ARMONK, N.Y. -- IBM (NYSE: IBM) today announced the highlights of its 2006 security statistics report, which describes key security findings for 2006 and predicts the nature of Internet threats expected to emerge in 2007. Based on early indicators, IBM anticipates a continued rise in the sophistication of profit-motivated cyber attacks, including an increased focus on the Web browser and advances in image-based spam.
According to the report, which was developed by the IBM Internet Security Systems (ISS) X-Force® research and development team, there were 7,247 new vulnerabilities recorded and analyzed by the X-Force in 2006, which equates to an average of 20 new vulnerabilities per day. This total represents a nearly 40 percent increase over what ISS reported in 2005. Over 88 percent of 2006 vulnerabilities could be exploited remotely, and over 50 percent allowed attackers to gain access to a machine after exploitation.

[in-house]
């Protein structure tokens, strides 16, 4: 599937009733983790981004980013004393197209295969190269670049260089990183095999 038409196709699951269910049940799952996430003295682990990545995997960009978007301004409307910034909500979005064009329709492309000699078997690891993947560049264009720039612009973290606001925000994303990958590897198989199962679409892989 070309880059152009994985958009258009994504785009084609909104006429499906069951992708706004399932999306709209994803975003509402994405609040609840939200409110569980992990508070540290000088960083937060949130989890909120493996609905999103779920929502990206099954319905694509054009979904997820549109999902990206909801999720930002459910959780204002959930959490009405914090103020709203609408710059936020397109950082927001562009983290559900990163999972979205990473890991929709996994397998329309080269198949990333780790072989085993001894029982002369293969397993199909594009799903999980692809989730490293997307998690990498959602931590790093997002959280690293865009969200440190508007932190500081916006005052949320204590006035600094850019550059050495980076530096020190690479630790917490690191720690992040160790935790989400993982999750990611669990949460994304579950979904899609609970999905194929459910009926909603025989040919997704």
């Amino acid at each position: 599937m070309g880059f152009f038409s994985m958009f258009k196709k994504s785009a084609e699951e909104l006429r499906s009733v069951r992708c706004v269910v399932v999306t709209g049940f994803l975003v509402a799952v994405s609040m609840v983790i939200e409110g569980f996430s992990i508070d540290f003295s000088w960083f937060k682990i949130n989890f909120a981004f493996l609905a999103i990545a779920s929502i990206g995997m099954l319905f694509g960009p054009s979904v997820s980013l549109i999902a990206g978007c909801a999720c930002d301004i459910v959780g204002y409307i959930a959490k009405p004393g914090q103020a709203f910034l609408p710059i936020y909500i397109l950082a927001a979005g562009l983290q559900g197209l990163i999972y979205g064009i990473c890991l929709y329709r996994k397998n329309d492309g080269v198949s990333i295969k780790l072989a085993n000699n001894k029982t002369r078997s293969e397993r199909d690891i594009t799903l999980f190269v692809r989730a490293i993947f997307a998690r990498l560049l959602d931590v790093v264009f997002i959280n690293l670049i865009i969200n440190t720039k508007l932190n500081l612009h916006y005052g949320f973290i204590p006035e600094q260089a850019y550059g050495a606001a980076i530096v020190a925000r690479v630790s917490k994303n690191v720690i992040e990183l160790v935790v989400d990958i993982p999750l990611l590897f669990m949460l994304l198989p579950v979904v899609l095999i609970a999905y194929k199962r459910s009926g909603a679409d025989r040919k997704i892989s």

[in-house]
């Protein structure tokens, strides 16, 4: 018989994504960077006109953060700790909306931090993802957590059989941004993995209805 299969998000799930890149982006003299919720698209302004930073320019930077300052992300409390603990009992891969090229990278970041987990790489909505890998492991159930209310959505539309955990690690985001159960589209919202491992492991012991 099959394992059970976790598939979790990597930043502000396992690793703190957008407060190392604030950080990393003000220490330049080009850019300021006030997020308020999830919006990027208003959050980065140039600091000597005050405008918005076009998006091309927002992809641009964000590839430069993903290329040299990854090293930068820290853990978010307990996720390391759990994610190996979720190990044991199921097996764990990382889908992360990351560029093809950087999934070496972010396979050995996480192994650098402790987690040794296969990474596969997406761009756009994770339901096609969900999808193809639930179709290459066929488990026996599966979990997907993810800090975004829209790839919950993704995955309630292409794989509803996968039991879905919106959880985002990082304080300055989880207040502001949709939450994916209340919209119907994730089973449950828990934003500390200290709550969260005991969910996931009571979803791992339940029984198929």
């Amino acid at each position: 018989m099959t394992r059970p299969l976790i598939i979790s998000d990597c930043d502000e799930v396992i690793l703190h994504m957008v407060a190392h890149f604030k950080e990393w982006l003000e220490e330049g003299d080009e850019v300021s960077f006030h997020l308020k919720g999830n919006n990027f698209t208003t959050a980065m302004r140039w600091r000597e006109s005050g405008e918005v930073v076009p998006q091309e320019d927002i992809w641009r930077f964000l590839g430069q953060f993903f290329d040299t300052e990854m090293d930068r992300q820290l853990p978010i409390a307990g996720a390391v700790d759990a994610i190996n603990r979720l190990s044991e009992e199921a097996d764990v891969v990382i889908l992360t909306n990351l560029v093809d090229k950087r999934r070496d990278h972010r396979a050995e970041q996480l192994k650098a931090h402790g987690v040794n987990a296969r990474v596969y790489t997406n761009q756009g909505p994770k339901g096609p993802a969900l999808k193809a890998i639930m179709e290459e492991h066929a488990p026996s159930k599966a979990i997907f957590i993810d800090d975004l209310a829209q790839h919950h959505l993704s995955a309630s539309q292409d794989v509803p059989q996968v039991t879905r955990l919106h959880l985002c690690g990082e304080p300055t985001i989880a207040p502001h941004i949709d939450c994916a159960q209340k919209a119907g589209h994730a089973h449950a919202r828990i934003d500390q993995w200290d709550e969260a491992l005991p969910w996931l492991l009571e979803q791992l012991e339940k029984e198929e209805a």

While these numbers seem grim upon initial review, the good news is our research indicates a drop in the percentage of high-impact vulnerabilities since last year, said
Gunter Ollmann, director of security strategy for IBM Internet Security Systems. In 2005, high-impact vulnerabilities accounted for about 28 percent of total vulnerabilities, while they only accounted for 18 percent in 2006. The security industry has made great progress over the last year, but despite promising statistics such as this one, we predict that 2007 will require even higher levels of vigilance and innovation to deal with emerging threats and new vectors of attack.
IBM Corp. (NYSE: IBM)